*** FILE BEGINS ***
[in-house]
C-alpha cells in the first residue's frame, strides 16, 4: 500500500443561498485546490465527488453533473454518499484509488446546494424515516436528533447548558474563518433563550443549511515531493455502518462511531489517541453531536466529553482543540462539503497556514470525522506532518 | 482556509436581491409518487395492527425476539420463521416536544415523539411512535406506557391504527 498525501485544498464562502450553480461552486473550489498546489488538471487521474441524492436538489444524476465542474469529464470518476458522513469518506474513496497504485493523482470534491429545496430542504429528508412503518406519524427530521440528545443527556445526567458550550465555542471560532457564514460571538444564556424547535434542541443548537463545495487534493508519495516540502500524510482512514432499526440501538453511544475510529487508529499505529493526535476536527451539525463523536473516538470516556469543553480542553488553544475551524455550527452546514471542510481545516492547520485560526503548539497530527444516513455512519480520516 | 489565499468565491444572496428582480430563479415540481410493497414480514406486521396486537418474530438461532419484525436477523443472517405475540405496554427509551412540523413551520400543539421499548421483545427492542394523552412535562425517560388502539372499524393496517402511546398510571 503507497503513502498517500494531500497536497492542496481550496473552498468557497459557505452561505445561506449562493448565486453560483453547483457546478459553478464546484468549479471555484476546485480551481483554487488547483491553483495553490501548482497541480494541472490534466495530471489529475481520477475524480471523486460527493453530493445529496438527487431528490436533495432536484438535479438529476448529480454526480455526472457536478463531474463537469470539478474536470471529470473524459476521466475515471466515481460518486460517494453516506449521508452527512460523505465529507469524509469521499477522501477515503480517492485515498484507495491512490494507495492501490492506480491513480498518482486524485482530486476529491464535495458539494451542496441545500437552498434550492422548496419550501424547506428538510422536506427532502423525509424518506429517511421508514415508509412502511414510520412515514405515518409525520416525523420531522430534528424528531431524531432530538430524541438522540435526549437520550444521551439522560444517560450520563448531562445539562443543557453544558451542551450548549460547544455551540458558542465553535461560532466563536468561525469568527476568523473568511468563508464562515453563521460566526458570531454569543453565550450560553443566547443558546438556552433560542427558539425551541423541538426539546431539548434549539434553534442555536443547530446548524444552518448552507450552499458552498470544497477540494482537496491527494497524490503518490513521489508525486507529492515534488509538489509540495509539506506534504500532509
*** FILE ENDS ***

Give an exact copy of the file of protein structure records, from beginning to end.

[in-house]
C-alpha cells in the first residue's frame, strides 16, 4: 500500500443561498485546490465527488453533473454518499484509488446546494424515516436528533447548558474563518433563550443549511515531493455502518462511531489517541453531536466529553482543540462539503497556514470525522506532518 | 482556509436581491409518487395492527425476539420463521416536544415523539411512535406506557391504527 498525501485544498464562502450553480461552486473550489498546489488538471487521474441524492436538489444524476465542474469529464470518476458522513469518506474513496497504485493523482470534491429545496430542504429528508412503518406519524427530521440528545443527556445526567458550550465555542471560532457564514460571538444564556424547535434542541443548537463545495487534493508519495516540502500524510482512514432499526440501538453511544475510529487508529499505529493526535476536527451539525463523536473516538470516556469543553480542553488553544475551524455550527452546514471542510481545516492547520485560526503548539497530527444516513455512519480520516 | 489565499468565491444572496428582480430563479415540481410493497414480514406486521396486537418474530438461532419484525436477523443472517405475540405496554427509551412540523413551520400543539421499548421483545427492542394523552412535562425517560388502539372499524393496517402511546398510571 503507497503513502498517500494531500497536497492542496481550496473552498468557497459557505452561505445561506449562493448565486453560483453547483457546478459553478464546484468549479471555484476546485480551481483554487488547483491553483495553490501548482497541480494541472490534466495530471489529475481520477475524480471523486460527493453530493445529496438527487431528490436533495432536484438535479438529476448529480454526480455526472457536478463531474463537469470539478474536470471529470473524459476521466475515471466515481460518486460517494453516506449521508452527512460523505465529507469524509469521499477522501477515503480517492485515498484507495491512490494507495492501490492506480491513480498518482486524485482530486476529491464535495458539494451542496441545500437552498434550492422548496419550501424547506428538510422536506427532502423525509424518506429517511421508514415508509412502511414510520412515514405515518409525520416525523420531522430534528424528531431524531432530538430524541438522540435526549437520550444521551439522560444517560450520563448531562445539562443543557453544558451542551450548549460547544455551540458558542465553535461560532466563536468561525469568527476568523473568511468563508464562515453563521460566526458570531454569543453565550450560553443566547443558546438556552433560542427558539425551541423541538426539546431539548434549539434553534442555536443547530446548524444552518448552507450552499458552498470544497477540494482537496491527494497524490503518490513521489508525486507529492515534488509538489509540495509539506506534504500532509